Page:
On Friday, the US announced a new set of semiconductor export restrictions aiming at cutting China off from accessing certain high-end chips and further limiting the country’s ability to try to make advanced chips themselves.

The Department of Commerce’s Bureau of Industry and Security of the US issued nine new rules, detailing that new rules aims to impose export controls on advanced chips, transactions for supercomputer centers, and transactions involving certain entities on the Entity List. In addition, the new rules also impose new controls on certain semiconductor manufacturing equipment and on transactions for certain integrated circuit end uses. 

These rules will be less strict on firms “owned by multinationals,” according to the file. Twenty-eight Chinese entities on the US’s Entity List are affected by the expanded rules, most of which are supercomputer institutions and AI firms. Some new rules take effect immediately, with others effective before Oct. 21.

The US’s Bureau of Industry and Security adds 31 new Chinese entities to an “Unverified List,” including major Chinese memory chip maker YMTC. Firms that tend to export or transit products listed on the Commerce Control List to China now have to ask permission from the US. Entities listed on the Unverified List are one step away from being added to the Entity List if they do not meet the US’s requirements within 60 days.

These new rules follow a months-long effort of the US trying to contain China’s ability to obtain advanced chips and chipmaking tools. Since July, the Biden administration has barred Chinese chipmaking firms from acquiring tools for 14 nm and more advanced chips, focusing heavily on central logic chips like CPUs and GPUs. Since August, the US has also considered broader restorations in fields such as memory chips as major Chinese chipmakers YMTC and SMIC continue to develop their own chips. 

Below, TechNode summarizes the key moments from the US’s attempts to hobble China’s semiconductor industry since July.

July 6 – Lithography machinery

  • US authorities talked to their Dutch counterparts to ban the Netherlands-based chip equipment supplier ASML from selling older deep ultraviolet (DUV) lithography machinery to China (the equipment can be used to make chips as advanced as 5 nm), people familiar with the matter told Bloomberg.
  • The US also pressured Japan to stop shipping lithography equipment to China, Bloomberg cites an unnamed source as saying.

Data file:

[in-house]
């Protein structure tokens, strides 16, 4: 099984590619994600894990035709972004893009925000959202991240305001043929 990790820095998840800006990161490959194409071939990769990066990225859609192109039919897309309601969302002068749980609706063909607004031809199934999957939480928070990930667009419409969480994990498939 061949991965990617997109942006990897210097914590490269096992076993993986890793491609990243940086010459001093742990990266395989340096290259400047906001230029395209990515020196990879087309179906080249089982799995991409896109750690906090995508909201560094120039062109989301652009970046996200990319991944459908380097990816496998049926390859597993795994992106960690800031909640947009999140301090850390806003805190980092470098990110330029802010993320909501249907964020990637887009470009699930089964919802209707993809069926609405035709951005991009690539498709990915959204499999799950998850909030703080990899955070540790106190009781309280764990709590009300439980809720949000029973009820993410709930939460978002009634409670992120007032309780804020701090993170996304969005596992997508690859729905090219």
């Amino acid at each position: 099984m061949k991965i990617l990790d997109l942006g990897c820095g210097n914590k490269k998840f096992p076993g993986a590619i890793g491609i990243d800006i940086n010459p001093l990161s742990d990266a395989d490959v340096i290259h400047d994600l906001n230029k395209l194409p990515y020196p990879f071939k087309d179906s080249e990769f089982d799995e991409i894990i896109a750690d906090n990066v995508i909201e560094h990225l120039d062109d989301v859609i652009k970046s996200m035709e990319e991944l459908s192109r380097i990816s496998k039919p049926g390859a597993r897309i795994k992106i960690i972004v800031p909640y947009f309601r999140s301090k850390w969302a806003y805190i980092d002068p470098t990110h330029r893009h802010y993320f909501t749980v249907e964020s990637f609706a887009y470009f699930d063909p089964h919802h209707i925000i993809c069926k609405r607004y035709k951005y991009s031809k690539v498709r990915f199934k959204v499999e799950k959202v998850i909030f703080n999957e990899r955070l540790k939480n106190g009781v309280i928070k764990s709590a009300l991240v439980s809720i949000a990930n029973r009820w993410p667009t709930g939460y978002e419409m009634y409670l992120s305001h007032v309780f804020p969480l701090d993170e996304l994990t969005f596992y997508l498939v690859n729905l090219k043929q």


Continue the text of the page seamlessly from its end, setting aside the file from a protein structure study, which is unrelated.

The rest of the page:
July 30 – Tools to make 14 nm chips

  • The US further restricted China’s access to chipmaking equipment, expanding from previous restrictions of tools that make 10 nm chips to those involved in producing 14 nm chips.
  • Two primary semiconductor suppliers – Lam Research and KLA Corporation – said that the US Department of Commerce had notified them not to ship products to mainland China for making 14 nm or more advanced chip nodes.
  • People familiar with the matter told Bloomberg that all US equipment makers had received notification of the ban in the past two weeks.

August 2 – Memory chips

  • The US was considering containing Chinese memory chipmaker YMTC by banning exports of equipment to make storage chips with more than 128 layers, Reuters reported. 
  • Unnamed sources from two leading US-based chip firms, Research Corp and Applied Materials, told Reuters that the ban could also affect other chipmakers like Samsung and SK Hynix, which operate factories in mainland China.
  • According to the sources, discussions were still in the early stages, and no draft regulations have yet been filed.
  • Layer number in storage chips is as essential a metric as logic chips’ build processes. YMTC managed to develop 128-layer storage chips in 2020 and put them into volume production a year later. 

August 12 – EDA software

  • The US announced a new export ban on electronics design automation (EDA) software for China’s advanced chipmaking. 
  • The ban specified that US firms should not provide EDA for 3 nm or more advanced chips to mainland China.
  • The ban’s immediate effect on China was limited but might curb further development in the future, an analyst told Caixin.

August 31 – High-performance GPU chips

  • US officials issued a new ban on the export of high-performance GPU chips to China, concerned at their apparent use by the Chinese military, according to GPU giant Nvidia’s SEC filing.
  • Nvidia’s major rival AMD told Reuters that the firm has also been notified of the new ban and a computing card produced by the firm will be affected.

September 21 – Nvidia looked to bypass US ban, providing alternative GPU to China

  • Major GPU maker Nvidia told Caixin and other media outlets that they will supply alternative GPU products with their latest Hopper architecture to Chinese clients, bypassing the US ban and ensuring the product can meet the new regulations.
  • The firm claimed that the new alternatives can fulfill most of the needs in the Chinese market and that they will try to apply for a license from the US if Chinese clients need the banned products.

Ward Zhou is a tech reporter based in Shanghai. He covers stories about industry of digital content, hardware, and anything geek. Reach him via ward.zhou[a]technode.com or Twitter @zhounanyu.